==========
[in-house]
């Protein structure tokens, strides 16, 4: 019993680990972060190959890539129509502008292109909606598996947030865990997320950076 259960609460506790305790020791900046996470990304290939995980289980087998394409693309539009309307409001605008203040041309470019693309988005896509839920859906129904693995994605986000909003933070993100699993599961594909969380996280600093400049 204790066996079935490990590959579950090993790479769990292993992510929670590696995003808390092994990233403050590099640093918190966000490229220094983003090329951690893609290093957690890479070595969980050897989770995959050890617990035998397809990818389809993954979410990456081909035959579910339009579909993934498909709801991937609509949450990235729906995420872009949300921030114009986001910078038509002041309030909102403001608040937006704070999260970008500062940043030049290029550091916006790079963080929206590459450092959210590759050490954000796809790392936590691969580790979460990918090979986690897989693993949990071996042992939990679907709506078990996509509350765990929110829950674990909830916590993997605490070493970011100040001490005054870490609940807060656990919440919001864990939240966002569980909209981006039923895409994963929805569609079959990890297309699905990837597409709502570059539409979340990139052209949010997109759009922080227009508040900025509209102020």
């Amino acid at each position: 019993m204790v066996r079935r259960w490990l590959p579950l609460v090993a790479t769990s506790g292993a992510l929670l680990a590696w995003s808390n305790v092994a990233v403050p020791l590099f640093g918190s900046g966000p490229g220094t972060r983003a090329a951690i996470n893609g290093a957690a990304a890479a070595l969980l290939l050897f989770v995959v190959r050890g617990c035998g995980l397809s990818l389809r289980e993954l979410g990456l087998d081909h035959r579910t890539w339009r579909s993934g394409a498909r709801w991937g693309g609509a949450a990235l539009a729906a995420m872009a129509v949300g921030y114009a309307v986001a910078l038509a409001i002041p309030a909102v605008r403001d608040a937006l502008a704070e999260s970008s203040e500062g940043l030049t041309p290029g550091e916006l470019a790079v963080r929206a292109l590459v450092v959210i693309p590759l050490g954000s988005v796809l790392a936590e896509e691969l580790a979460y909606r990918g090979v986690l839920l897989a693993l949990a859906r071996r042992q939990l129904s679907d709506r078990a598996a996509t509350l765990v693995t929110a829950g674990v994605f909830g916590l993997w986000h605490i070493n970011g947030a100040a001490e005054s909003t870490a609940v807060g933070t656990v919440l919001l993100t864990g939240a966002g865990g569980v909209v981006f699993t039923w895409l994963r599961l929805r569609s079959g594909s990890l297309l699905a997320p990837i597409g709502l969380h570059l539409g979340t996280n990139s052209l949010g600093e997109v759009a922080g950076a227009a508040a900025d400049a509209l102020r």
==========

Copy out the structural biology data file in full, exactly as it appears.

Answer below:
[in-house]
């Protein structure tokens, strides 16, 4: 019993680990972060190959890539129509502008292109909606598996947030865990997320950076 259960609460506790305790020791900046996470990304290939995980289980087998394409693309539009309307409001605008203040041309470019693309988005896509839920859906129904693995994605986000909003933070993100699993599961594909969380996280600093400049 204790066996079935490990590959579950090993790479769990292993992510929670590696995003808390092994990233403050590099640093918190966000490229220094983003090329951690893609290093957690890479070595969980050897989770995959050890617990035998397809990818389809993954979410990456081909035959579910339009579909993934498909709801991937609509949450990235729906995420872009949300921030114009986001910078038509002041309030909102403001608040937006704070999260970008500062940043030049290029550091916006790079963080929206590459450092959210590759050490954000796809790392936590691969580790979460990918090979986690897989693993949990071996042992939990679907709506078990996509509350765990929110829950674990909830916590993997605490070493970011100040001490005054870490609940807060656990919440919001864990939240966002569980909209981006039923895409994963929805569609079959990890297309699905990837597409709502570059539409979340990139052209949010997109759009922080227009508040900025509209102020």
């Amino acid at each position: 019993m204790v066996r079935r259960w490990l590959p579950l609460v090993a790479t769990s506790g292993a992510l929670l680990a590696w995003s808390n305790v092994a990233v403050p020791l590099f640093g918190s900046g966000p490229g220094t972060r983003a090329a951690i996470n893609g290093a957690a990304a890479a070595l969980l290939l050897f989770v995959v190959r050890g617990c035998g995980l397809s990818l389809r289980e993954l979410g990456l087998d081909h035959r579910t890539w339009r579909s993934g394409a498909r709801w991937g693309g609509a949450a990235l539009a729906a995420m872009a129509v949300g921030y114009a309307v986001a910078l038509a409001i002041p309030a909102v605008r403001d608040a937006l502008a704070e999260s970008s203040e500062g940043l030049t041309p290029g550091e916006l470019a790079v963080r929206a292109l590459v450092v959210i693309p590759l050490g954000s988005v796809l790392a936590e896509e691969l580790a979460y909606r990918g090979v986690l839920l897989a693993l949990a859906r071996r042992q939990l129904s679907d709506r078990a598996a996509t509350l765990v693995t929110a829950g674990v994605f909830g916590l993997w986000h605490i070493n970011g947030a100040a001490e005054s909003t870490a609940v807060g933070t656990v919440l919001l993100t864990g939240a966002g865990g569980v909209v981006f699993t039923w895409l994963r599961l929805r569609s079959g594909s990890l297309l699905a997320p990837i597409g709502l969380h570059l539409g979340t996280n990139s052209l949010g600093e997109v759009a922080g950076a227009a508040a900025d400049a509209l102020r």